Sunday, February 11, 2007

Notes from a Weekend + One More Squid 101

  • The SCBWI Writers' Intensive on Friday was, in a word: intense. In two hours, nine writers and I critiqued their nine 500-word manuscript excerpts in twelve-minute bursts, boom-boom-boom round the table. I enjoyed it, even though I was exhausted afterward, and I worried that perhaps things went too quickly for the writers to record or process the criticism . . . but I do hope the writers who attended got something out of it as well.
  • One problem that came up a lot in these excerpts: in a novel, a first paragraph that, in trying to set up the situation, ended up explaining it, thereby destroying much of the suspense or surprise (and therefore the reader's pleasure) in what was to come. To test this on your own ms., cover up your first paragraph and start reading with your second: Is that where the action starts? Is it perhaps a more involving, less portentous beginning? (This is also worth trying on the chapter level.)
  • I arrived late to the kids' book drinks night at Bar Nine, but whoo! Writers, artists, editors, agents, even a Newbery winner in there . . . Cheers to Betsy and Alvina for staging a fine event.
  • Instruction for all illustrators everywhere, but especially ones who display their work at next year's SCBWI art show/reception: GET A WEBSITE. If I like your piece, I will want to see more of what you can do, and the easiest way for that to happen is if you have a website I can visit and see your style beyond what you showed at the show. Thank you.
  • If you like reading about writers' processes, the ever-fabulous Jennifer Crusie is reworking her novel You Again and will be talking about it on her blog.
  • Todd Alcott compares-and-contrasts two of my favorite films, It Happened One Night and The Sure Thing (the young John Cusack -- be still my heart), and brilliantly deconstructs Green Eggs and Ham.
  • Or heck, I'll take the old John Cusack too.
  • Last night I saw City Center Encores! production of Follies, with the incredible lead cast of Victoria Clark, Donna Murphy, Michael McGrath (Patsy from Spamalot), and Victor Garber -- yes, the beloved badass (there is no other word for him) Jack Bristow. It's one of Sondheim's concept shows, far less story than songs and style -- but what songs and style! "Broadway Baby," "Losing My Mind," "I'm Still Here," and some wonderful 1930s Berlinesque pastiche, terrifically staged, sung, and choreographed.
  • And today I saw "Children of Men." It starts with the nightmare proposition that, in the year 2027, no children have been born on the planet for 18 years. Flu pandemics have come and gone; mushroom clouds have swallowed New York. Britain is the only stable nation left, and it's a police state that seems primarily dedicated to locking up illegal aliens. Theo Faron (the marvelous Clive Owen) is drawn into a plot to smuggle one of these aliens out of the country for a world-changing reason: She's pregnant. The war-torn world shown in the picture is depressing and scary as all hell -- and happening somewhere on the planet right now, I know -- but Theo's journey from walking-deadness to hope and purpose is beautifully realized, and even when it's showing death and destruction, the cinematography and direction are so gorgeous, so powerful, so incredibly accomplished, I didn't want to look away. (If Emmanuel Lubezki doesn't win Best Cinematography, I will throw things at my television.) (The Academy quakes in fear.) I'm not sure what the film is saying in the end, nor do I want to think through the plot too closely, but for pure visceral world-building, style, and storytelling, only "The Departed" came close to it in 2006.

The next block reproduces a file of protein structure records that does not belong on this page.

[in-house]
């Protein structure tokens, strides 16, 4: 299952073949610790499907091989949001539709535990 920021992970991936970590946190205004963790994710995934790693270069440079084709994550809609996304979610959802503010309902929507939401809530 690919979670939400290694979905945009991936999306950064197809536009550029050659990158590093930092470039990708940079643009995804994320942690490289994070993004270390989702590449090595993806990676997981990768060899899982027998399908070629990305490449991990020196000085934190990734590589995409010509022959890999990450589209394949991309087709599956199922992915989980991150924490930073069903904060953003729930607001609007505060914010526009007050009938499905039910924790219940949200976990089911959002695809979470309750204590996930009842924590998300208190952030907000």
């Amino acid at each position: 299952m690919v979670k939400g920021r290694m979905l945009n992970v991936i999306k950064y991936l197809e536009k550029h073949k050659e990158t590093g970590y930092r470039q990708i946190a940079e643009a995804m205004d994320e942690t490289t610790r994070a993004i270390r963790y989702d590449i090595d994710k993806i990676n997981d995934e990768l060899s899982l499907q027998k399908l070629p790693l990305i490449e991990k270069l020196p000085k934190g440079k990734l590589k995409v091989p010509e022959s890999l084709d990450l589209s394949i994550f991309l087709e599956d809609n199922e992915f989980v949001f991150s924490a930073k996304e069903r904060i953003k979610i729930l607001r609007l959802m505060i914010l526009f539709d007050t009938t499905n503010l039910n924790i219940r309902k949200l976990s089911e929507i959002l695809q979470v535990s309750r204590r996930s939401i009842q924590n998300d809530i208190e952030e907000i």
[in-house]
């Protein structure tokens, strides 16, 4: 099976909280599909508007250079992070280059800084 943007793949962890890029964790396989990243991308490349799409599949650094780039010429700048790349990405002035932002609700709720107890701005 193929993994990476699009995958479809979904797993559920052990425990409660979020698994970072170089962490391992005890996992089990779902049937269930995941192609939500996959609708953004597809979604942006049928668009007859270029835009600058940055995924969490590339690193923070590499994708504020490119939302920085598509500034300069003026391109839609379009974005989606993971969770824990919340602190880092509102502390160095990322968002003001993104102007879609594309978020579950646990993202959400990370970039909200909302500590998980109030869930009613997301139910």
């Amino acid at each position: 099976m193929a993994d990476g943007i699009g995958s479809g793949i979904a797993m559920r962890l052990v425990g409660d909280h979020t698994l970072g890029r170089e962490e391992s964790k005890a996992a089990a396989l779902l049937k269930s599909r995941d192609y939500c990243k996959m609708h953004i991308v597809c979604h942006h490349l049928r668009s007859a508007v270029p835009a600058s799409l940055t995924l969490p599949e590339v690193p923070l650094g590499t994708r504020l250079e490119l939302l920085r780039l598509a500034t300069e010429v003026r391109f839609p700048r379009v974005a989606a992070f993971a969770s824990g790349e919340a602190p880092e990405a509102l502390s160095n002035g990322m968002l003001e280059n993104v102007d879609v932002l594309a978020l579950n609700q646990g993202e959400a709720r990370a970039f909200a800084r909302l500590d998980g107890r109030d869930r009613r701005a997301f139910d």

• Oh, and a homophone I forgot:

discreet: (adj) judicious in one's conduct or speech, esp. with regard to respecting privacy or maintaining silence about something of a delicate nature; prudent; circumspect; showing prudence and circumspection; decorous; modestly unobtrusive; unostentatious

If you'd like to tell a secret / I would recommend a squid; / They will listen to your story / And close tighter than a lid. / They're discreet, restrained, remarkable, / All ego and no id; / For confidence in confidantes, / Always trust the squid.

discrete: (adj) apart or detached from others; separate, distinct

Then I spied five discrete sucker marks on the knife, and I knew: Jack the Squidder had struck again.

13 comments:

  1. Excellent post! Thanks for the great tips!

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  2. Thanks for the post and observations! Glad you had a fun (if exhausting) time!

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  3. The squid and the unicorn went on a spree, with crumpets and dumplings and lemony tea.

    Happy Monday.

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  4. Oh, the octopus is jealous